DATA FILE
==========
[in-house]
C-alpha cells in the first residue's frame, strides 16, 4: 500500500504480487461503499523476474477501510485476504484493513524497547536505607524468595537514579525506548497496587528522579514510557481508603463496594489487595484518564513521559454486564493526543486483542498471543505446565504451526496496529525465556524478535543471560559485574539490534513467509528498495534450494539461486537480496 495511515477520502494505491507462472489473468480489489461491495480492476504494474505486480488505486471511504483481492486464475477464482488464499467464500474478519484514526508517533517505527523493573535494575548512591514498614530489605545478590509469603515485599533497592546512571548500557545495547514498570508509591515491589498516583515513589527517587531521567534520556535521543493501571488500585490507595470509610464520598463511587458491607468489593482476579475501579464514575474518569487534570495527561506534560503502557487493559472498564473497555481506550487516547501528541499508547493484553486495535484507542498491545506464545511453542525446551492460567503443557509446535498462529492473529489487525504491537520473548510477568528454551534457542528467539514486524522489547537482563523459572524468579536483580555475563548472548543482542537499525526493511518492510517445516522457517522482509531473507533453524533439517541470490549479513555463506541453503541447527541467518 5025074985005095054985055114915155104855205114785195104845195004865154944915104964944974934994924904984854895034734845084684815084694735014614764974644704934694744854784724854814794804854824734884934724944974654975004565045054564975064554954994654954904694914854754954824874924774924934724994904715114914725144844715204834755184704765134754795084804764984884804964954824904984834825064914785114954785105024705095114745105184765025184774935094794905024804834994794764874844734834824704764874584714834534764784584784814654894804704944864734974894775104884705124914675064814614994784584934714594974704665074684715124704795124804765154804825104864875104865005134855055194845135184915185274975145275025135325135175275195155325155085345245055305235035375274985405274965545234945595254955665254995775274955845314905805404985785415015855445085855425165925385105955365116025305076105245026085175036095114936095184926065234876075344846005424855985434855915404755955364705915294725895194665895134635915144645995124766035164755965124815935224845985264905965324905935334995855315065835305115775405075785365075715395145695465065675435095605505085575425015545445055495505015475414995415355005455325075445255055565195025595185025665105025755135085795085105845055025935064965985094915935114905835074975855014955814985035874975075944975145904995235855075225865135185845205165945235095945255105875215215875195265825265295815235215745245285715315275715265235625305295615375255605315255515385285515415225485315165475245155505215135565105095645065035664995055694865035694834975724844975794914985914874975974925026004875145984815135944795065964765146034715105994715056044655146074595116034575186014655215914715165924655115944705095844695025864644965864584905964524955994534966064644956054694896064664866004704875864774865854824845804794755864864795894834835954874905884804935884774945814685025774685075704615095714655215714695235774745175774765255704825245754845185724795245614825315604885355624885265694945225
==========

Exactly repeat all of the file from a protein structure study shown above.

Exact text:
[in-house]
C-alpha cells in the first residue's frame, strides 16, 4: 500500500504480487461503499523476474477501510485476504484493513524497547536505607524468595537514579525506548497496587528522579514510557481508603463496594489487595484518564513521559454486564493526543486483542498471543505446565504451526496496529525465556524478535543471560559485574539490534513467509528498495534450494539461486537480496 495511515477520502494505491507462472489473468480489489461491495480492476504494474505486480488505486471511504483481492486464475477464482488464499467464500474478519484514526508517533517505527523493573535494575548512591514498614530489605545478590509469603515485599533497592546512571548500557545495547514498570508509591515491589498516583515513589527517587531521567534520556535521543493501571488500585490507595470509610464520598463511587458491607468489593482476579475501579464514575474518569487534570495527561506534560503502557487493559472498564473497555481506550487516547501528541499508547493484553486495535484507542498491545506464545511453542525446551492460567503443557509446535498462529492473529489487525504491537520473548510477568528454551534457542528467539514486524522489547537482563523459572524468579536483580555475563548472548543482542537499525526493511518492510517445516522457517522482509531473507533453524533439517541470490549479513555463506541453503541447527541467518 5025074985005095054985055114915155104855205114785195104845195004865154944915104964944974934994924904984854895034734845084684815084694735014614764974644704934694744854784724854814794804854824734884934724944974654975004565045054564975064554954994654954904694914854754954824874924774924934724994904715114914725144844715204834755184704765134754795084804764984884804964954824904984834825064914785114954785105024705095114745105184765025184774935094794905024804834994794764874844734834824704764874584714834534764784584784814654894804704944864734974894775104884705124914675064814614994784584934714594974704665074684715124704795124804765154804825104864875104865005134855055194845135184915185274975145275025135325135175275195155325155085345245055305235035375274985405274965545234945595254955665254995775274955845314905805404985785415015855445085855425165925385105955365116025305076105245026085175036095114936095184926065234876075344846005424855985434855915404755955364705915294725895194665895134635915144645995124766035164755965124815935224845985264905965324905935334995855315065835305115775405075785365075715395145695465065675435095605505085575425015545445055495505015475414995415355005455325075445255055565195025595185025665105025755135085795085105845055025935064965985094915935114905835074975855014955814985035874975075944975145904995235855075225865135185845205165945235095945255105875215215875195265825265295815235215745245285715315275715265235625305295615375255605315255515385285515415225485315165475245155505215135565105095645065035664995055694865035694834975724844975794914985914874975974925026004875145984815135944795065964765146034715105994715056044655146074595116034575186014655215914715165924655115944705095844695025864644965864584905964524955994534966064644956054694896064664866004704875864774865854824845804794755864864795894834835954874905884804935884774945814685025774685075704615095714655215714695235774745175774765255704825245754845185724795245614825315604885355624885265694945225